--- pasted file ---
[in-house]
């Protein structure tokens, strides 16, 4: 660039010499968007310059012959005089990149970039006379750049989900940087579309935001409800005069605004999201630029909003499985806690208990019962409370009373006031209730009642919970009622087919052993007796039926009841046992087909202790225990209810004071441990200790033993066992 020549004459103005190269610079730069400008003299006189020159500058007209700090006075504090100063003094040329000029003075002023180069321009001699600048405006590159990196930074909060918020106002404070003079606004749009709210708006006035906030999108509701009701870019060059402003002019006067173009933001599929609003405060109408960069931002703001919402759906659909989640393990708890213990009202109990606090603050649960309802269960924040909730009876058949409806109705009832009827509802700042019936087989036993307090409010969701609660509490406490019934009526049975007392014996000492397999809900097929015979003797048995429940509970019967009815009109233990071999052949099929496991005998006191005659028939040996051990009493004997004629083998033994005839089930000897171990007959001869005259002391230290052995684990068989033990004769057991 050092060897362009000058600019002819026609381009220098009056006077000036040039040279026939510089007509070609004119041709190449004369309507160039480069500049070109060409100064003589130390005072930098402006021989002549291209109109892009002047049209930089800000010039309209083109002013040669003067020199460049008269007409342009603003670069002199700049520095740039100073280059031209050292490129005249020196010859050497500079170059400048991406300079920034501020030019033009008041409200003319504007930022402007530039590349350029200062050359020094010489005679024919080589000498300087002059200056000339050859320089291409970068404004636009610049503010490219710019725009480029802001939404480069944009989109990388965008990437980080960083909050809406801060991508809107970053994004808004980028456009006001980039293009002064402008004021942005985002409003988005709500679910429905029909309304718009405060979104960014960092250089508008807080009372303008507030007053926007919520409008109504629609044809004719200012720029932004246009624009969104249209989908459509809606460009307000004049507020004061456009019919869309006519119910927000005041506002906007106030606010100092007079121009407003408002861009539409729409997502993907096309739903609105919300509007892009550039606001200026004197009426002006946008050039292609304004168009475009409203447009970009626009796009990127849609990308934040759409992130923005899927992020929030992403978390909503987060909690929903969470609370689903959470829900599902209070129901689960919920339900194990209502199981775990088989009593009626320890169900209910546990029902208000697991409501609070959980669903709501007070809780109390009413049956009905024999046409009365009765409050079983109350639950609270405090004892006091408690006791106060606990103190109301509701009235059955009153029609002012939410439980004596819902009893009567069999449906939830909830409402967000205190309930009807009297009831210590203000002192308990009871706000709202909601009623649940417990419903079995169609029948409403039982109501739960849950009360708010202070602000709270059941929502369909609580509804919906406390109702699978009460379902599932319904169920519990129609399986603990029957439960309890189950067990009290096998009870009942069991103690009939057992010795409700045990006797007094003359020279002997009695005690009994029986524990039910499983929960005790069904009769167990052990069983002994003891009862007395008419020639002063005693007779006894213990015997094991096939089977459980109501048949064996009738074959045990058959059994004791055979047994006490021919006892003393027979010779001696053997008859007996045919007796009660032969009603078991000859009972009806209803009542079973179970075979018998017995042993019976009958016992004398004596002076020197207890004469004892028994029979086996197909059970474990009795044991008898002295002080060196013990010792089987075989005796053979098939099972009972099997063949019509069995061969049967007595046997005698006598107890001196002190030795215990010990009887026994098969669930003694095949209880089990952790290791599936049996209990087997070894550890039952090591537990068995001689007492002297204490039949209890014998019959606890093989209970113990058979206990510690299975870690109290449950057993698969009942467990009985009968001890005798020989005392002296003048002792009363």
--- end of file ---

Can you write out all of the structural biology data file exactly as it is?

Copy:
[in-house]
């Protein structure tokens, strides 16, 4: 660039010499968007310059012959005089990149970039006379750049989900940087579309935001409800005069605004999201630029909003499985806690208990019962409370009373006031209730009642919970009622087919052993007796039926009841046992087909202790225990209810004071441990200790033993066992 020549004459103005190269610079730069400008003299006189020159500058007209700090006075504090100063003094040329000029003075002023180069321009001699600048405006590159990196930074909060918020106002404070003079606004749009709210708006006035906030999108509701009701870019060059402003002019006067173009933001599929609003405060109408960069931002703001919402759906659909989640393990708890213990009202109990606090603050649960309802269960924040909730009876058949409806109705009832009827509802700042019936087989036993307090409010969701609660509490406490019934009526049975007392014996000492397999809900097929015979003797048995429940509970019967009815009109233990071999052949099929496991005998006191005659028939040996051990009493004997004629083998033994005839089930000897171990007959001869005259002391230290052995684990068989033990004769057991 050092060897362009000058600019002819026609381009220098009056006077000036040039040279026939510089007509070609004119041709190449004369309507160039480069500049070109060409100064003589130390005072930098402006021989002549291209109109892009002047049209930089800000010039309209083109002013040669003067020199460049008269007409342009603003670069002199700049520095740039100073280059031209050292490129005249020196010859050497500079170059400048991406300079920034501020030019033009008041409200003319504007930022402007530039590349350029200062050359020094010489005679024919080589000498300087002059200056000339050859320089291409970068404004636009610049503010490219710019725009480029802001939404480069944009989109990388965008990437980080960083909050809406801060991508809107970053994004808004980028456009006001980039293009002064402008004021942005985002409003988005709500679910429905029909309304718009405060979104960014960092250089508008807080009372303008507030007053926007919520409008109504629609044809004719200012720029932004246009624009969104249209989908459509809606460009307000004049507020004061456009019919869309006519119910927000005041506002906007106030606010100092007079121009407003408002861009539409729409997502993907096309739903609105919300509007892009550039606001200026004197009426002006946008050039292609304004168009475009409203447009970009626009796009990127849609990308934040759409992130923005899927992020929030992403978390909503987060909690929903969470609370689903959470829900599902209070129901689960919920339900194990209502199981775990088989009593009626320890169900209910546990029902208000697991409501609070959980669903709501007070809780109390009413049956009905024999046409009365009765409050079983109350639950609270405090004892006091408690006791106060606990103190109301509701009235059955009153029609002012939410439980004596819902009893009567069999449906939830909830409402967000205190309930009807009297009831210590203000002192308990009871706000709202909601009623649940417990419903079995169609029948409403039982109501739960849950009360708010202070602000709270059941929502369909609580509804919906406390109702699978009460379902599932319904169920519990129609399986603990029957439960309890189950067990009290096998009870009942069991103690009939057992010795409700045990006797007094003359020279002997009695005690009994029986524990039910499983929960005790069904009769167990052990069983002994003891009862007395008419020639002063005693007779006894213990015997094991096939089977459980109501048949064996009738074959045990058959059994004791055979047994006490021919006892003393027979010779001696053997008859007996045919007796009660032969009603078991000859009972009806209803009542079973179970075979018998017995042993019976009958016992004398004596002076020197207890004469004892028994029979086996197909059970474990009795044991008898002295002080060196013990010792089987075989005796053979098939099972009972099997063949019509069995061969049967007595046997005698006598107890001196002190030795215990010990009887026994098969669930003694095949209880089990952790290791599936049996209990087997070894550890039952090591537990068995001689007492002297204490039949209890014998019959606890093989209970113990058979206990510690299975870690109290449950057993698969009942467990009985009968001890005798020989005392002296003048002792009363």